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Infertility Awareness Week

A man and a woman stand by trees with their backs to the camera
A man and a woman stand by trees with their backs to the camera

April 18-24 is National Infertility Awareness Week, a movement to raise awareness and educate the public about the challenges infertility presents when trying to build a family. R. Stan Williams, M.D., the Harry Prystowsky Professor of Reproductive Medicine, shares his thoughts:

When should someone talk to a doctor about infertility testing?

If a woman is younger than 35 years old and has not gotten pregnant after one year of intercourse without contraception, she should talk to her doctor about infertility testing. If she is 35 or older, she should consult her doctor if she has not gotten pregnant after six months of unprotected intercourse.

What are the common causes for infertility?

  1. The male factor is responsible for about 40% of infertility. It could be caused by low sperm counts, poor sperm mobility or abnormal morphology of the sperm.
  2. About 20%-30% of infertility is due to a woman not ovulating regularly.
  3. Tubal infertility causes another 20%-30% of infertility and occurs when something is wrong with a woman’s fallopian tubes; typically they are blocked.
  4. Endometriosis, even mild cases, can lead to infertility. Endometriosis is a painful disorder in which tissue that normally lines the uterus grows on the outside of the uterus.
  5. The incidence of advanced reproductive age of the woman is increasing these days. That can sometimes lead to infertility. Women start losing some of their fertility after age 30 and it accelerates after age 35. So, for women in their mid- to late 30s and certainly early 40s, their age could be the main cause.

How is infertility diagnosed?

Common testing for infertility is a sperm count for men or evidence of ovulation issues in women, which could be as simple as a history of having irregular periods. Women who are having regular periods can use an at-home ovulation predictor kit or get a progesterone blood test in the last week of their menstrual cycle. Progesterone is a hormone made by a woman’s ovaries after ovulation that helps make the uterus ready to support a fertilized egg. Detecting a blocked tube typically requires an X-ray called a hysterosalpingogram or a special ultrasound that passes bubbles through the tubes. The quality and quantity of the eggs can be measured in older women with specially timed hormone tests and an ultrasound on Day 2, 3 or 4 of the menstrual cycle.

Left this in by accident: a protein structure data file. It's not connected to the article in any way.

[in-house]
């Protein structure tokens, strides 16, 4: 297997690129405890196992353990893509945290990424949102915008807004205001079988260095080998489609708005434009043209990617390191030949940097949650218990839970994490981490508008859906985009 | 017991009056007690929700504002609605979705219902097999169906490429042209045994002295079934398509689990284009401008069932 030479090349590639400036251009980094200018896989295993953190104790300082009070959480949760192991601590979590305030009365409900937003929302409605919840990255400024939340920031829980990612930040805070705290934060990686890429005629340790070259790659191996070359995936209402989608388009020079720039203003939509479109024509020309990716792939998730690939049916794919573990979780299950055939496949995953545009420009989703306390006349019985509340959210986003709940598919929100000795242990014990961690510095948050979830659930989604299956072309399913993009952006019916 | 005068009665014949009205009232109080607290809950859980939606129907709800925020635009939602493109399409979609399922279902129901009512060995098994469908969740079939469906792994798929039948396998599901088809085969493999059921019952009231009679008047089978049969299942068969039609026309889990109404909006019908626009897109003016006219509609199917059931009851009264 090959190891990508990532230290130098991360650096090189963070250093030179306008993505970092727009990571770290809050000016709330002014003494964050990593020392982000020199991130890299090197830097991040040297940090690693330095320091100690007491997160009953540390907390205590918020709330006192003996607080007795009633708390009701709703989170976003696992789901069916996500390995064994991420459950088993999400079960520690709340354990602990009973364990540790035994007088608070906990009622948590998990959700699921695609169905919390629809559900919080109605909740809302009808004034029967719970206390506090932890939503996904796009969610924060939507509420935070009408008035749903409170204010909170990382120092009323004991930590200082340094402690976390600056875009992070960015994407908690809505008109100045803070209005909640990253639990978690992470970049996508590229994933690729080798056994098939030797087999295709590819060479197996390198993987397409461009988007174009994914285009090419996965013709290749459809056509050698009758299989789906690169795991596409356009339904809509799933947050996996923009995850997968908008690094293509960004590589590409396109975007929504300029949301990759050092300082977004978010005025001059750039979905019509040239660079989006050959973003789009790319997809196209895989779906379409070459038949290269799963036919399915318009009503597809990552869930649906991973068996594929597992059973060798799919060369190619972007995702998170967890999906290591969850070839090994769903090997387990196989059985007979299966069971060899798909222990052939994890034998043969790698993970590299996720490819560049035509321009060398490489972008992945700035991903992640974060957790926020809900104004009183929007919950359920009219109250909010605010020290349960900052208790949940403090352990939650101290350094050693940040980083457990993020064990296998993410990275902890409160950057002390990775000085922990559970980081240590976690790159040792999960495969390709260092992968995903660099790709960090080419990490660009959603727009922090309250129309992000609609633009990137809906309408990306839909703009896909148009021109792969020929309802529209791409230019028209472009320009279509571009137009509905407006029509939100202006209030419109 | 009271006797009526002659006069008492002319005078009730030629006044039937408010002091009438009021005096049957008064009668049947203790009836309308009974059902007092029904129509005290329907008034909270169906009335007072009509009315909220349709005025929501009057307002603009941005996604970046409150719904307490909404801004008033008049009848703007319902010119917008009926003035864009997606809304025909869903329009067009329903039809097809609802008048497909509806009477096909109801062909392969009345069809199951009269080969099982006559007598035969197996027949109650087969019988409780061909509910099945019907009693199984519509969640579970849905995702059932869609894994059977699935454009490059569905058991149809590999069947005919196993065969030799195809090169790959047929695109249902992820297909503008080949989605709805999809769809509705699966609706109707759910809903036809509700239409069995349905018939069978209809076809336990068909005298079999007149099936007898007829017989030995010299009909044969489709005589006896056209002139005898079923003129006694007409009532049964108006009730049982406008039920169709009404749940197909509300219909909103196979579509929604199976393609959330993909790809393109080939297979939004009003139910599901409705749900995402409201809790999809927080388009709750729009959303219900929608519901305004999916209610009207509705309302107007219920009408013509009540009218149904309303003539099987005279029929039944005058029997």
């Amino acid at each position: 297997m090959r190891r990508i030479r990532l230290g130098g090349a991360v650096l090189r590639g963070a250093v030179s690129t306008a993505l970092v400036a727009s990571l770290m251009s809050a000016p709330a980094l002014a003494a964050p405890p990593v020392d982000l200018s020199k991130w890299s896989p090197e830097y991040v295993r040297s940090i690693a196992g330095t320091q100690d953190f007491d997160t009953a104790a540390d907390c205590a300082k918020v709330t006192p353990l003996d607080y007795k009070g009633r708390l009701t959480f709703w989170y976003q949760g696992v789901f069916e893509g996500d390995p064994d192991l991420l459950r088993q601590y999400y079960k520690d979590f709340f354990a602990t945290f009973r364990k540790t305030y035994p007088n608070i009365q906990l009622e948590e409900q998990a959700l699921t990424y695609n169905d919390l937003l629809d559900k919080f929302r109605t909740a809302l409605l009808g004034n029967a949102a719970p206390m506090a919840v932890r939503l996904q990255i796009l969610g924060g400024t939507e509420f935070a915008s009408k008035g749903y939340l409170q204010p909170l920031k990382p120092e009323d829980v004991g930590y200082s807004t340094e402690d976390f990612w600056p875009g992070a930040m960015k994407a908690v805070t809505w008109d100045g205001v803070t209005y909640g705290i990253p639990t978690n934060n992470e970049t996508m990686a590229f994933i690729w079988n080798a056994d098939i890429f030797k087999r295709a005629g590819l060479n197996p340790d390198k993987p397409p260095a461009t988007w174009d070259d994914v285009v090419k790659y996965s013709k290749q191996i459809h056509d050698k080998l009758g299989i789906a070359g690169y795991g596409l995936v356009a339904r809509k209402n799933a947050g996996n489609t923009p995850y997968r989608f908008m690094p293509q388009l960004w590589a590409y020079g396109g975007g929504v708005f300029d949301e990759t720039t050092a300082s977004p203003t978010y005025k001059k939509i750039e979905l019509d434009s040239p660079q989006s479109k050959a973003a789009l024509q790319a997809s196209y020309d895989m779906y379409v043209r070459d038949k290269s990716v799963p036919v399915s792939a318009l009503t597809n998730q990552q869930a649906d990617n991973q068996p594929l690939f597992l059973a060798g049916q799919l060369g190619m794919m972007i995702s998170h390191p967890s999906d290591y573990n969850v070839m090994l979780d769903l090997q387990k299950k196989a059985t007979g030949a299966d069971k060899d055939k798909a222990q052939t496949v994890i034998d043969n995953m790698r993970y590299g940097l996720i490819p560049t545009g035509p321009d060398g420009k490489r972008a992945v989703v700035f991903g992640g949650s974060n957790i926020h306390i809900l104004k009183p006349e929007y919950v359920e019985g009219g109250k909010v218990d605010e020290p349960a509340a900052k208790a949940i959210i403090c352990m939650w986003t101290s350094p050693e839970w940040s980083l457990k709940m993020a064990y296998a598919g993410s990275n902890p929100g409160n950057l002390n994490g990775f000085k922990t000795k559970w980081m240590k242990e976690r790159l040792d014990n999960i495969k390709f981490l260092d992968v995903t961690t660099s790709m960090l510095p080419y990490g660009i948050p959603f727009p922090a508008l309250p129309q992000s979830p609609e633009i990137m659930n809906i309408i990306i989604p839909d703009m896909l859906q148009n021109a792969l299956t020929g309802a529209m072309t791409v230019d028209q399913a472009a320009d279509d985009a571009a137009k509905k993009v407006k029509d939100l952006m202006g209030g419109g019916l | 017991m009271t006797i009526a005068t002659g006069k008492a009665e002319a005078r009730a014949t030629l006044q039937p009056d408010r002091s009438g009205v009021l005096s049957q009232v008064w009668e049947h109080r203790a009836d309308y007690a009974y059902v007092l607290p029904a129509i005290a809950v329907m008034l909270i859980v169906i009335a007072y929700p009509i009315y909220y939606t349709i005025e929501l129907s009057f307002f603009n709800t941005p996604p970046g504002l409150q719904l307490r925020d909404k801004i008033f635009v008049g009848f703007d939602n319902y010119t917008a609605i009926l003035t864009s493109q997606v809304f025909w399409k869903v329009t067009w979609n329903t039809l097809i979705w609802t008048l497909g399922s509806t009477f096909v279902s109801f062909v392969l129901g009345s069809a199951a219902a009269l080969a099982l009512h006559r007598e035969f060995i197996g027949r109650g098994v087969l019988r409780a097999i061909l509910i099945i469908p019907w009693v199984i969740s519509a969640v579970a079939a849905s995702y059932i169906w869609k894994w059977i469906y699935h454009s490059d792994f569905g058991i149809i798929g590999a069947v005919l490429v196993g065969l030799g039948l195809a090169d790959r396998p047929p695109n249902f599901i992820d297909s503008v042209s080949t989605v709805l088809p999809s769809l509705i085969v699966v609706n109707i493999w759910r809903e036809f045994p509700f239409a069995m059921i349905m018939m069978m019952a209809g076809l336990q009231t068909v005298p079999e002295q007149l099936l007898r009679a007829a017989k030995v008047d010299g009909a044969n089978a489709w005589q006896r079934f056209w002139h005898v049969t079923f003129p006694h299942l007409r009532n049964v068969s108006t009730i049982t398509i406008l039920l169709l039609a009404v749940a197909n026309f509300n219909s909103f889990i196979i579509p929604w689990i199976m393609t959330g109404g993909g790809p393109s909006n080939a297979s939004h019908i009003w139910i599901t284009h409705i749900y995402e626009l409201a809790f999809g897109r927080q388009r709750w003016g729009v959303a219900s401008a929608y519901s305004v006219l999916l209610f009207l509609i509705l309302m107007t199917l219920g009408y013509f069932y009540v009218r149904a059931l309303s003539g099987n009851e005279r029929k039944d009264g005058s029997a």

What happens in a fertility evaluation?

We have both partners come to the first visit to answer a few questions so we can get an accurate history from them for risk factors that might be leading to one of the causes of infertility.

Does birth control have any effects on a woman’s body that would lead her to have trouble getting pregnant after she stops taking it?

There is no evidence that any type of birth control will lead to infertility. A common misconception is that when people are on oral contraceptives for a long time, it can cause disruptions in ovulation after stopping the pill. What actually is happening is the pill makes women have artificial periods every month, masking any irregular cycles that would be naturally occurring. When women stop taking the birth control, irregular periods become evident. It’s not that the pill caused the irregular periods. The pill was just masking them all along.

After having a baby, can a woman have trouble conceiving in the future?

Yes, but it is more common to have primary infertility where there are problems with the first pregnancy. Women can certainly have secondary infertility, which is when there is trouble conceiving again after a successful pregnancy.

What does UF Health Reproductive Medicine offer for infertility?

We do everything from determining risk factors, which includes a complete evaluation and testing of the patient and her partner, to providing treatment. What differentiates us from the average OB-GYN practice is that our expert physicians have had two to three years of extra training specifically in infertility. We are called reproductive endocrinologists. We can provide simple treatments, from ovulation induction with oral medications to help the woman ovulate better, to more advanced treatments such as intrauterine inseminations. That involves washing a sperm sample and placing it into the uterus. We can also do embryo biopsies for genetic defects and can use donor eggs and sperm. We also offer the most advanced infertility techniques, including in vitro fertilization, or IVF, and all of its variations. One variation of IVF is called intracytoplasmic sperm injection, or ICSI, where we inject sperm into the eggs. Essentially, we provide every infertility treatment that anyone could possibly need.

Do women need a physician referral to be seen at UF Health Reproductive Medicine or can they call to make a consultation appointment?

No referral is needed. They can call us directly.

Call UF Health Reproductive Medicine at 352.265.2229 or visit us at our website for more information or to schedule an appointment.

About the author

Jenna Lance
Event Coordinator

For the media

Media contact

Peyton Wesner
Communications Manager for UF Health External Communications (352) 273-9620